Posted by Natasha Courter

Community News Editor

The Facts

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WEST BERKSHIRE — George Donald Ewins, Sr. died peacefully on July 21, 2015, after a struggle with Alzheimer’s disease. He was 82.

Born on the family farm on May 6, 1933, George was the oldest son of C. Donald Ewins and Virginia (Thomas) Ewins. A sixth-generation Vermonter, George maintained a lifelong pride in his state and its Yankee traditions.

George attended the one-room school house in West Berkshire. He graduated from Enosburg High School in 1951 and was a member of the University of Vermont’s class of 1955. To pay for his education, he sold knife sharpeners and other products door to door. After graduation he moved to New York City, where he worked while earning an MBA in finance from New York University.

He was accepted into the Chase Manhattan Bank training program after graduation and went on to become a portfolio manager for the Mobil Oil Corporation. He capped off his Wall Street career as senior VP and top institutional salesman at Loeb Rhoades & Company.

George’s love of his home state pulled him from back from Wall Street to Vermont in 1978. He and his wife, Maxie, settled in Shelburne, and George established the state’s first Merrill Lynch office in Burlington. A successful manager and investor, George built a thriving franchise for Merrill Lynch and excelled for many years as one of its top producers. He loved teaching people about “the rule of 72” and compounding interest, which he affectionately called “the eighth wonder of the world.”

George retired in 2001, after 22 years of helping people achieve financial success. Spending more time in Berkshire, he reacquainted himself with old friends, made new ones, and indulged his passion for historic preservation. He enjoyed going to auctions and collecting antiques, art, and automobiles.

An intellectual and a studious reader, George had a superlative vocabulary. Yet he never forgot his roots; his farm boy upbringing instilled in him a naturalist’s knowledge of local flora and fauna and a deep connection to nature. On walks with family, he would often point out Jack-in-the-pulpit, trillium, bloodroot, or lady’s slipper – he knew them all.

Many people will remember George reading the Declaration of Independence at his and Maxie’s annual Fourth of July party, often wearing a stovepipe hat. Independence Day was his favorite holiday. He loved hosting family and friends at this event, reveling in traditional music, especially Sousa marches. He considered the day incomplete without a fireworks display.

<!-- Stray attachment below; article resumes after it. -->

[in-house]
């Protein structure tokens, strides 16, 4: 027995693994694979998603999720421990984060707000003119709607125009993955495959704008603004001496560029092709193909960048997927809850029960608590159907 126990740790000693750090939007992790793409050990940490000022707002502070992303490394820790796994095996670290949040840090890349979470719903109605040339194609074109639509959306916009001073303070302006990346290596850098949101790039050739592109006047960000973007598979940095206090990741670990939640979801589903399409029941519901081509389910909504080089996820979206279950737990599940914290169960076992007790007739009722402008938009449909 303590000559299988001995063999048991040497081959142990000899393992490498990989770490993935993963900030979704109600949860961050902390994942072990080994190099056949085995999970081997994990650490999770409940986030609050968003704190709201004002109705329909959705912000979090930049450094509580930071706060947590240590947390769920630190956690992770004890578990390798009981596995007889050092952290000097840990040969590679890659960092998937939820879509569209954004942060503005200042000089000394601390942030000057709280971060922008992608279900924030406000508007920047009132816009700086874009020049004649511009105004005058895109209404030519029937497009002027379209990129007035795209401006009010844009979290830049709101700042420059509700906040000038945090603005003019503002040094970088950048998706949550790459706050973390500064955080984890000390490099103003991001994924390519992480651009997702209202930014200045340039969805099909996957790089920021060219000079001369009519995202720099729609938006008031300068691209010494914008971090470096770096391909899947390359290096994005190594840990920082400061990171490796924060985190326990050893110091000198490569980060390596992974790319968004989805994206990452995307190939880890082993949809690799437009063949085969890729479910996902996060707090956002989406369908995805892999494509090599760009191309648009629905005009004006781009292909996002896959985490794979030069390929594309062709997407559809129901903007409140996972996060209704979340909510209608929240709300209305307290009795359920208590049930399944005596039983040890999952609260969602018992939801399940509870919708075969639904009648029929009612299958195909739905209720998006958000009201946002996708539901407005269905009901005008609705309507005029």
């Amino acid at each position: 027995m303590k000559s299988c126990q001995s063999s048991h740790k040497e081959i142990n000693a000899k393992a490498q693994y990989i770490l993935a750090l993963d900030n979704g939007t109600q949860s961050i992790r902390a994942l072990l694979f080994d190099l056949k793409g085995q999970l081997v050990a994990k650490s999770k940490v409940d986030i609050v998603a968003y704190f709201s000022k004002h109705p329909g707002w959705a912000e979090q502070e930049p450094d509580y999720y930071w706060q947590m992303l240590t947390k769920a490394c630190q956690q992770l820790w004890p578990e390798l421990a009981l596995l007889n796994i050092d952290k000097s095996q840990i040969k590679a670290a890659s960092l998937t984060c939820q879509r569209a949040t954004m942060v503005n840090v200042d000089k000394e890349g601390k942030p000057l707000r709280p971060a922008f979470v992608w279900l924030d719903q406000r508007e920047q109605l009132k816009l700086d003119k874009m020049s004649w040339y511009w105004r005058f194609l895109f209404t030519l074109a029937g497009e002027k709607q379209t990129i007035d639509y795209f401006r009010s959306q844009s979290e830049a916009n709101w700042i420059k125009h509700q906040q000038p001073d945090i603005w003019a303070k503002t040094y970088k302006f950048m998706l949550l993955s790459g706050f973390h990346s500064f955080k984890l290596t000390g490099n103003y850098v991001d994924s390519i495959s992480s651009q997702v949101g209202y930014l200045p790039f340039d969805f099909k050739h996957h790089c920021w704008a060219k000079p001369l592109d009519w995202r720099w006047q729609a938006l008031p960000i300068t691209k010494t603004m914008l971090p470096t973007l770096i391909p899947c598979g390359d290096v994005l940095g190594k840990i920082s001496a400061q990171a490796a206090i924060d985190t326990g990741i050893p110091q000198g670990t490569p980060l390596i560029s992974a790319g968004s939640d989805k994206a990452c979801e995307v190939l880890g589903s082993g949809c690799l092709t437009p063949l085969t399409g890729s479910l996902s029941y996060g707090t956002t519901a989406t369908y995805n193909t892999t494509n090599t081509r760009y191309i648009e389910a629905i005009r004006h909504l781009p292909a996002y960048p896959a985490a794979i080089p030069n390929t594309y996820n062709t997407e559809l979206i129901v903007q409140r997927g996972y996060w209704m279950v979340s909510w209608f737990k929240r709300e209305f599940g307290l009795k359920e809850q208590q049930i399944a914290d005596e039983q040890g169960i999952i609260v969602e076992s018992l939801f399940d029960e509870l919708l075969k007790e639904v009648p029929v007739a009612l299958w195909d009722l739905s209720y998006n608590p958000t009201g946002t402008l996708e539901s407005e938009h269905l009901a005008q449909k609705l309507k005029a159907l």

George served on the board of the Salvation Army, the Mary and Alden Bryan Memorial Gallery, and the vestry of the Trinity Episcopal Church. He was an active member of the Shelburne and Charlotte Rotary and a supporter of the Republican Party and the Ethan Allen Institute. Later in life he enjoyed socializing at the Charlotte Senior Center.

George traveled extensively, venturing as far afield as Honduras, where he helped build houses with the Rotary Club, Canada’s Baffin Island with his two sons, and Kiribati, in the Pacific, where his daughter Katherine was serving in the Peace Corps. He and Maxie often traveled to Maxie’s native Berlin, Germany then toured Europe extensively. He loved exploring new cultures and exchanging stories with people he met on his travels. In later years he self-published “Travels with Maxie,” a collection of his travel diaries.

Children and animals were drawn to George, and his children often remarked on this Dr. Doolittle quality he possessed. He loved his dogs, Sam, Ben, Max, Aik and Lily, his constant companions on many hikes and walks. He had great timing, expressive, brilliant blue eyes, and an endearing ability to wiggle his ears, which he often employed before dropping a punch line. Always ready to listen, console, inspire, or guide, George was a loving husband, father and grandfather; a wonderful uncle, friend, and mentor.

He will be greatly missed by all who knew and loved him.

George is survived by his loving wife of 39 years, Maxie Ewins, of Shelburne; his children from a previous marriage to Nancy Innis: Elizabeth Thomas Ewins of Arlington, Mass., Katherine C. E. Krekel and her children Sarah Elizabeth and Caroline Innis of Silver Spring, Md., George D. Ewins, Jr. and his wife Marie-Michelle Gaudreau of Charlotte, Vt. and their son, Felix George: Georg Sr. and Maxie’s son Fritz S. Ewins and his wife Carly Yates-Ewins of Brooklyn, NY and their children Beau Yates and Rae Arrow; his step-children, Eva K. Wollenberg of Shelburne, Vt. and her son, Nikolas Baya, Franzi D. Wollenberg of Boston, Mass., and Katrine Wollenberg of London, England; his siblings Richard Ewins and his wife Susie of W. Berkshire, Vt., Mary Ewins of W. Berkshire, Vt., and Nancy Vincent and her husband David of St. Albans Bay, Vt., as well as many nieces and nephews and his old walking partner, Lily the Springer spaniel.

A funeral service will be held on Friday July 31 at 11 a.m. at the East Franklin Union Church, 4610 Lake Road, East Franklin, followed by a reception at the Phoenix House in West Berkshire.

In lieu of flowers, contributions in George’s memory can be made to the Vermont Historical Society, the Charlotte Senior Center or the Vermont chapter of the Alzheimer’s Association.

George’s family acknowledges all of the wonderful caregivers and professionals whose compassionate care helped make George’s final years better. You are all incredible. Thank you.

Messages of condolence may be sent to George’s family on-line through